This is my third essay on Typographic Discipline. You can read the previous edition here.
The word “color” or “coloration” is a term used to describe the texture of typography – its visual impact as a block of copy. It has nothing to do with color.
When faced with the complex decisions of how large to make type, how many points of leading to use, as well as the line length for a story, one must wrestle with many settings and microscopic modifications that affect how our reader will see the text, and (perhaps) read it.
Remember that the number one objective in typography is to get the reader to read the text without any interruptions.
Do we indent the text? Do we add space between paragraphs? Entire books have been written about the “canons” of excellent book typography, and I will only touch on this one factor in excellent typography.
I call these things visual cues. They tell the reader that something has changed – a new paragraph, a new subject, a subhead, a new idea, an illustration. The visual cues are roadmaps to reading. They enhance the transmission of information from the printed page to the mind of the person looking at it.
This text block is difficult to read because it lacks any visual cues for paragraphs.
Paragraphs should be set-off from one another. That is simple typographic design. If you look at any beautiful book you will see the practice of excellent typography. The visual cues tell you when a new paragraph has begun; they tell you to read onward, but with a new thought.
Adding indentations to new paragraphs adds those visual cues to indicate a new thought in the text. Aha! (the reader thinks: a new paragraph!). These indentations are 0.33 inch.
I prefer to use the indentation for new paragraphs. This allows me to maintain adherence to a grid that defines my pages. Indented paragraphs give me the best feel on the page for readability. Once in a while I use the space-after instead, a different visual cue that says the same thing to the reader: new thought here.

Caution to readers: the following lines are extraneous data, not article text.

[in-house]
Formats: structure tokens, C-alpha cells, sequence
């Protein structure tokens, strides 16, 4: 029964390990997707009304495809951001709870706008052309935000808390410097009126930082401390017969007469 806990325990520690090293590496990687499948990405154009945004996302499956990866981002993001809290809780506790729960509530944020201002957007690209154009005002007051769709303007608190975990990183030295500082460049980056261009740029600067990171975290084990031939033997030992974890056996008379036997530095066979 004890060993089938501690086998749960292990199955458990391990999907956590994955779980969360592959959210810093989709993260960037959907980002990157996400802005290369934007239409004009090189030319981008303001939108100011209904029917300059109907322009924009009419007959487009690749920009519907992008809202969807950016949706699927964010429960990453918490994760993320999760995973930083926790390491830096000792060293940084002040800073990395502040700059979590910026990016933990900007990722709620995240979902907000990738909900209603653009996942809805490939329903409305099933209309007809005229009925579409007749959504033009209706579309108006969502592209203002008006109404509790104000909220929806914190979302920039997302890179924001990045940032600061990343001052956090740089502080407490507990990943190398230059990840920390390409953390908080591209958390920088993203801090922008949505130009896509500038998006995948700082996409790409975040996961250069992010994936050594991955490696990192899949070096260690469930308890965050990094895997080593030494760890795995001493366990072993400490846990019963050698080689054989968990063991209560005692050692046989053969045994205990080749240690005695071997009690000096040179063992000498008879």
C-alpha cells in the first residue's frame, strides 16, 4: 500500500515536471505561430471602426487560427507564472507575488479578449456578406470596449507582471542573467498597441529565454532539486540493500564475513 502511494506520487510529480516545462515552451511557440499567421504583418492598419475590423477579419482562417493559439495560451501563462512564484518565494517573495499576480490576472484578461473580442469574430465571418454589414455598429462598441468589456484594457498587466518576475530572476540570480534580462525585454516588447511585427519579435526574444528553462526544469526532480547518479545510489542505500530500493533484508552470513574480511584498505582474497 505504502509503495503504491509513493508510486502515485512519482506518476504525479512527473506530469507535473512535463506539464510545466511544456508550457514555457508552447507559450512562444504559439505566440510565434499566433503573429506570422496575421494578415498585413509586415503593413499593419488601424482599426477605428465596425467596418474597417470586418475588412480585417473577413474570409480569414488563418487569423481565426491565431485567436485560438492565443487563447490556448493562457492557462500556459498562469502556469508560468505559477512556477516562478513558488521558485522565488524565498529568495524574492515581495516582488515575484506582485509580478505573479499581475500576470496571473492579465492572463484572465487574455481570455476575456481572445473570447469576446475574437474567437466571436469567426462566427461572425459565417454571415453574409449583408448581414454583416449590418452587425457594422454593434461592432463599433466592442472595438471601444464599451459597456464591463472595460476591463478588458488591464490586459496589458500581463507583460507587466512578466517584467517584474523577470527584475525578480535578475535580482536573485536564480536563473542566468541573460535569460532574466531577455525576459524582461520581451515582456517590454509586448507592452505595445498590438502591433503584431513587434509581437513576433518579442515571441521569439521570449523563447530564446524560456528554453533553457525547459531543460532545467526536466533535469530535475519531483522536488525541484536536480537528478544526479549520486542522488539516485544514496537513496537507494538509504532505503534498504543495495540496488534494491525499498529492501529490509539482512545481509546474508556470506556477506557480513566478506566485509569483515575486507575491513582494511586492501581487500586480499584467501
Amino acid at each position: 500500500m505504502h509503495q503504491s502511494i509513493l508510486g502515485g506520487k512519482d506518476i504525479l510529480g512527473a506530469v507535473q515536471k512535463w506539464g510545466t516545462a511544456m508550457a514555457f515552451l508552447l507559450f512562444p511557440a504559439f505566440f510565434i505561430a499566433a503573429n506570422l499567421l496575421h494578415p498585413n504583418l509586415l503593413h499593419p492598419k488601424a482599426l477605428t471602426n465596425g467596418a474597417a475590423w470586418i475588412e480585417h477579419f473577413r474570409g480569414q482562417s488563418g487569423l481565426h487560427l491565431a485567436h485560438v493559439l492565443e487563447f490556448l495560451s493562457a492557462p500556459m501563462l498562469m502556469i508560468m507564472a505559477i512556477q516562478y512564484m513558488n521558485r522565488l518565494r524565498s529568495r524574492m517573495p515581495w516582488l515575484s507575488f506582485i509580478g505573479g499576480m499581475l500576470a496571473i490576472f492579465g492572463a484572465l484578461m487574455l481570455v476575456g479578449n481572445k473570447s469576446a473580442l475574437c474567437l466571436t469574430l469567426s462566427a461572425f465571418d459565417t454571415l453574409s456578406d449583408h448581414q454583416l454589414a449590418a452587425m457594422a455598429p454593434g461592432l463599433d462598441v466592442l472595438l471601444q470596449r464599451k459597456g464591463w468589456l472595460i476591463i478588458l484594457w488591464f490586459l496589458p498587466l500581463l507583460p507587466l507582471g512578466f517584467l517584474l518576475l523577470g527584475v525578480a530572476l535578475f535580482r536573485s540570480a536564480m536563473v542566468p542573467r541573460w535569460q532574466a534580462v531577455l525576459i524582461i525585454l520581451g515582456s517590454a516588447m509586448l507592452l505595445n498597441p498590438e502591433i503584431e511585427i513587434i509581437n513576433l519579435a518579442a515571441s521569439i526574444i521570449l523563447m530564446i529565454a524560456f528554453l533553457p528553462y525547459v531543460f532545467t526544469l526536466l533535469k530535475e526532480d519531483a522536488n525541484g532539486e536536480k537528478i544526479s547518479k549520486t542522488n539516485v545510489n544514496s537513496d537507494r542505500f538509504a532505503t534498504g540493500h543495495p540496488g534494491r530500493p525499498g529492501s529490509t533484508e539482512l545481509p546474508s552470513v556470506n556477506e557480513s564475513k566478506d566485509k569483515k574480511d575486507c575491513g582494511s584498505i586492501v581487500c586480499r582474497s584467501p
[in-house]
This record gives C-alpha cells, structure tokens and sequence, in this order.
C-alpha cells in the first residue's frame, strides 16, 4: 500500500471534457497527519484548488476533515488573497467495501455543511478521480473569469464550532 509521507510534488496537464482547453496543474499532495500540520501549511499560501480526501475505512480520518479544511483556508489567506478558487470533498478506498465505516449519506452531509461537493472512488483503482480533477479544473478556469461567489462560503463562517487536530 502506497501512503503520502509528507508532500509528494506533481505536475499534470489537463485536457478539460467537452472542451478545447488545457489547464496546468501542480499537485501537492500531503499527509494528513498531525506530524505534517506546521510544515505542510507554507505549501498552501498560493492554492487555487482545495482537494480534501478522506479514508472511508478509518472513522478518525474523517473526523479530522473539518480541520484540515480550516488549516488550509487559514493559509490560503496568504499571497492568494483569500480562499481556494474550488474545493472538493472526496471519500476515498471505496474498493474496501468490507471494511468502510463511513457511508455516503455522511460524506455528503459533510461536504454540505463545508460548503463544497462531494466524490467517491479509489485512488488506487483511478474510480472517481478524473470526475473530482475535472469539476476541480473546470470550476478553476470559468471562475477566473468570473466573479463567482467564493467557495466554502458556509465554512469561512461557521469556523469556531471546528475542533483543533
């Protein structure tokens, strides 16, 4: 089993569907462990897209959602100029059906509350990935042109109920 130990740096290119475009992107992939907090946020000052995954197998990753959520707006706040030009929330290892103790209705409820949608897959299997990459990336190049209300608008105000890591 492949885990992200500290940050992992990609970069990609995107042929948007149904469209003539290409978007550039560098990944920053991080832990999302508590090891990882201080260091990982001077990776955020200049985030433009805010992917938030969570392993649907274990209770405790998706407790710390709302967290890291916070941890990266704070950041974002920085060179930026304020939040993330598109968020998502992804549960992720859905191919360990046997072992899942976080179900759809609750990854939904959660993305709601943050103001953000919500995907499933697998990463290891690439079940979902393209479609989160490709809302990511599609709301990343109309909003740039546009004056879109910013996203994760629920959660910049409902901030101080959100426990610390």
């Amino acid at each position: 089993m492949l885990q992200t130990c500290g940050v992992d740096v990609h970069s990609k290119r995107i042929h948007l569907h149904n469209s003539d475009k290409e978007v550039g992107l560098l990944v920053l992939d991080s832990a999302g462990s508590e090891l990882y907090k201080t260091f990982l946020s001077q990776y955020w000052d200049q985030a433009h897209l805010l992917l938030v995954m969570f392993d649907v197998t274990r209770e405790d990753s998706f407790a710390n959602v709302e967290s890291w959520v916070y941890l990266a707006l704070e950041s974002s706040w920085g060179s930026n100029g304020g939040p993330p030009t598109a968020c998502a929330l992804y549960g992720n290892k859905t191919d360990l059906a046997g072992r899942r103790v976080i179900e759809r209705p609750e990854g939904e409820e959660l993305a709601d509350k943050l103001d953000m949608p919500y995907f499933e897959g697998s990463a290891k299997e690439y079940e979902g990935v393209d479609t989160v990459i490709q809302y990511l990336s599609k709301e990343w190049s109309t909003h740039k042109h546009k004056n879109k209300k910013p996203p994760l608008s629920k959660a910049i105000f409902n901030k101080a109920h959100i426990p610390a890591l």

Here I have used the space-after-paragraph approach to composition. It works well. Note that the spaces are less than one line’s worth of leading (to do that would be criminal!).
Occasionally I see the work of typographers where they apply both indentation and space-after breaks. This, I believe is an unnecessary visual break, one that interrupts reading. It is saying “new thought” but it’s saying it with an echo. The reader isn’t aware of it, but it communicates a break too strongly, and it causes the reader to stop reading for a moment – a stammer if you will. Interruptions defeat excellent typography and are inappropriate.
Use indents or space-after breaks – but not both!
Looking at the textural effect of both space-after and indentation, you’ll see that this is too much of a visual cue. One needs to do one or the other, not both.
Another question about visual cues is the depth of the indentation. How much is enough? How little is too little?
Jan Tschichold, Typographic Director for Penguin Books from 1947-49, wrote in his style guide for that company that only one emspace of indentation is appropriate. Mr. Tschichold’s rule for Penguin seems conservative today, but I am not far behind! I like indentations of two emspaces, sometimes a bit more. I do not like deep indentations because they scream at the reader. A visual cue is just that, a cue. It’s a subtle indicator that enhances reading, no more.
When composing paragraphs of text, try variations on indentation until you create a coloration that is both visually pleasing and where the hints of new paragraphs are pleasantly present – but where they do not interrupt the reader.